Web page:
July 24, 2017
2 min read

Low-fat diet leads to lower death rates after breast cancer

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Women who ate a low-fat diet had a lower incidence of death after breast cancer, according to a study published in Journal of Clinical Oncology.

However, researchers reported that the low-fat diet did not significantly reduce deaths.

“Earlier Women’s Health Initiative Dietary Modification trial findings suggests that a low-fat eating pattern may reduce breast cancers with greater mortality,” Rowan T. Chlebowski MD, PhD, of the City of Hope National Medical Center in California, and colleagues wrote. “We examined the long-term influence of this intervention on deaths as a result of and after breast cancer during 8.5 years (median) of dietary intervention and cumulatively for all breast cancers diagnosed during 16.1 years (median) of follow-up.”

The researchers conducted a randomized controlled trial of 48,835 women from 40 clinical centers in the United States. All women had normal mammograms and no history of breast cancer from 1993 to 1998. The researchers randomly assigned women to either a diet with a reduced fat intake and increased fruit, vegetable and grain intake (40%; n = 19,541) or a usual diet (60%; n = 29, 294).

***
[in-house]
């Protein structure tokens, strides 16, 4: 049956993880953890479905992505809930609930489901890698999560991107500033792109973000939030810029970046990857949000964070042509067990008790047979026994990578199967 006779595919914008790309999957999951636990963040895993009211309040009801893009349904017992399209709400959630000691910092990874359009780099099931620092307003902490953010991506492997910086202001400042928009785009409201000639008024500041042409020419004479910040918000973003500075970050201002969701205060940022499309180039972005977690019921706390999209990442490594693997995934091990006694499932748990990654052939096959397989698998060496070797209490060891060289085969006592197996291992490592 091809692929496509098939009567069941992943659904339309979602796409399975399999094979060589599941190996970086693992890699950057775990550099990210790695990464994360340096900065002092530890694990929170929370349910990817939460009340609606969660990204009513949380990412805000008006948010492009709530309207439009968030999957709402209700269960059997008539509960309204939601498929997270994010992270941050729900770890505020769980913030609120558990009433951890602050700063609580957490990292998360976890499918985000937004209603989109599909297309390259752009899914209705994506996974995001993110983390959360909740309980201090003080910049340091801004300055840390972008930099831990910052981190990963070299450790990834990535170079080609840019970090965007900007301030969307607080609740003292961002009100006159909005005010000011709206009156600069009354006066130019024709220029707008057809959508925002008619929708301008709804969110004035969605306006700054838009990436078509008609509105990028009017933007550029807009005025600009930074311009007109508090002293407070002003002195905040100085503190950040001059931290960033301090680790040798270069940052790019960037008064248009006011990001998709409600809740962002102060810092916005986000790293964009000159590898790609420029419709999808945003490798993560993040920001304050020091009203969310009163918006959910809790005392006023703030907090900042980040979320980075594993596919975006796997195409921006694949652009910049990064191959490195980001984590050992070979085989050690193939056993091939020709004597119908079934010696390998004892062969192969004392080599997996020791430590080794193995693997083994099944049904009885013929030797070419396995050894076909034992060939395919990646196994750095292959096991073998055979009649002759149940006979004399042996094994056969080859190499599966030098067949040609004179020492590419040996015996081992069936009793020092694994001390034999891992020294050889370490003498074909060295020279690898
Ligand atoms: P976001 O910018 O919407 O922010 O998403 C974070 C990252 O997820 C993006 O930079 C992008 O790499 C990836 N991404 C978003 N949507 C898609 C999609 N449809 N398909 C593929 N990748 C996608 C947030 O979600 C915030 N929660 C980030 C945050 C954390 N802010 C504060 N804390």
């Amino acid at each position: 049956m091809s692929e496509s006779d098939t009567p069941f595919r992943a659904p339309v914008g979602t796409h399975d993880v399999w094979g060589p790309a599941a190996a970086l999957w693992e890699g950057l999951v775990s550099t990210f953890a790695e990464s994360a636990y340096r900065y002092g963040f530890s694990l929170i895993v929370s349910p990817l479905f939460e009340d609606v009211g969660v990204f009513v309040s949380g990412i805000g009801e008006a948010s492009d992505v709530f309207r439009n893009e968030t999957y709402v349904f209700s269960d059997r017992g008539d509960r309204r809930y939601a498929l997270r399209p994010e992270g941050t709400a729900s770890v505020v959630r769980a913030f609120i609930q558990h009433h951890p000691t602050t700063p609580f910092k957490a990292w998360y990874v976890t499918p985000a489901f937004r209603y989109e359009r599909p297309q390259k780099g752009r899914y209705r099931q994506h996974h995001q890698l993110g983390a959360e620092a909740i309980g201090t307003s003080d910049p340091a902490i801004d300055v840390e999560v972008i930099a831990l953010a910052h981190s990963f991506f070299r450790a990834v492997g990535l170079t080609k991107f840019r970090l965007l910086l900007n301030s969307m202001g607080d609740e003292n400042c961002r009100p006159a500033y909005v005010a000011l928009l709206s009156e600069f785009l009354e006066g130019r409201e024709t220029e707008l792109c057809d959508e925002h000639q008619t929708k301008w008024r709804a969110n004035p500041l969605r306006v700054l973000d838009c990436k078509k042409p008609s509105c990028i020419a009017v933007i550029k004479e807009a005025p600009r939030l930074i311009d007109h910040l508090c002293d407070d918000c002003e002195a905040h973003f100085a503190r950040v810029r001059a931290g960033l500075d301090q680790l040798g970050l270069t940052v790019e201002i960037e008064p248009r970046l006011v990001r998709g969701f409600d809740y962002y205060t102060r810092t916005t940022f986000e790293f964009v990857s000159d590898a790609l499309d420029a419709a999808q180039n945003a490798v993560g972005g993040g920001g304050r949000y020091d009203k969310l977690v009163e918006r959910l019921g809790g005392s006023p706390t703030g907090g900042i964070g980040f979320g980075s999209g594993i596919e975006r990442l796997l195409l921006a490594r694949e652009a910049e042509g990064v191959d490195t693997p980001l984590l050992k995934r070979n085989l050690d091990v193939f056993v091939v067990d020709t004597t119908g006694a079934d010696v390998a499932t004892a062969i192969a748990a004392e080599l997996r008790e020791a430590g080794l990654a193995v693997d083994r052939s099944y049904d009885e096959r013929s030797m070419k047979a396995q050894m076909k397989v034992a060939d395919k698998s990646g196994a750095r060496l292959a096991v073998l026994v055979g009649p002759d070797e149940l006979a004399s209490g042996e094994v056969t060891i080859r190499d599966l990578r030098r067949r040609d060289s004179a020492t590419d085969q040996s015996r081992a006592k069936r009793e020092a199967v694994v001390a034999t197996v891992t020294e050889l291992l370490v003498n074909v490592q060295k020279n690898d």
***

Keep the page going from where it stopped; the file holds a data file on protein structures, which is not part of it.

Women in the low-fat diet group experienced lower fat intake and lost weight (P < .001). A total of 1,764 incident breast cancers occurred during the intervention period. Deaths as a result of breast cancer occurred in 27 women (0.016% per year) in the low-fat diet group compared with 61 women (0.024% per year) in the usual diet group (HR = 0.67; 95% CI, 0.43-1.06); Chlebowski and colleagues found this “not statistically significant.”

One hundred thirty-four patients died after breast cancer during the intervention period. The low-fat diet group experienced significantly reduced deaths (40 [0.025% per year] vs. 94 [0.038% per year]; HR = 0.65; 95% CI, 0.45-0.94; P = .02).

A total of 3,030 breast cancers occurred during the 16.1-year follow-up period. Again, deaths after breast cancer appeared significantly reduced in the dietary intervention group (234 [0.085% per year] vs. 443 [0.11% per year]; HR = 0.82; 95% CI, 0.7-0.96; P = .01).

Researchers acknowledged the study was limited by lack of comprehensive information on breast cancer therapies, and post hoc analyses.

“Women randomly assigned to a low-fat dietary pattern had a nonsignificantly lower risk [for] death as a result of breast cancer and a significantly reduced risk [for] death after breast cancer,” the researchers wrote. “Future studies of other lifestyle interventions on breast cancer incidence and outcome could incorporate some form of a low-dietary pattern as a base.” – by Andy Polhamus

Disclosure: Chlebowski reports consulting or advisory roles with Amgen, AstraZeneca, Genentech, Novartis and Pfizer, as well as speaking roles with Genentech and Novartis. Please see the full study for a list of all other researchers’ relevant financial disclosures.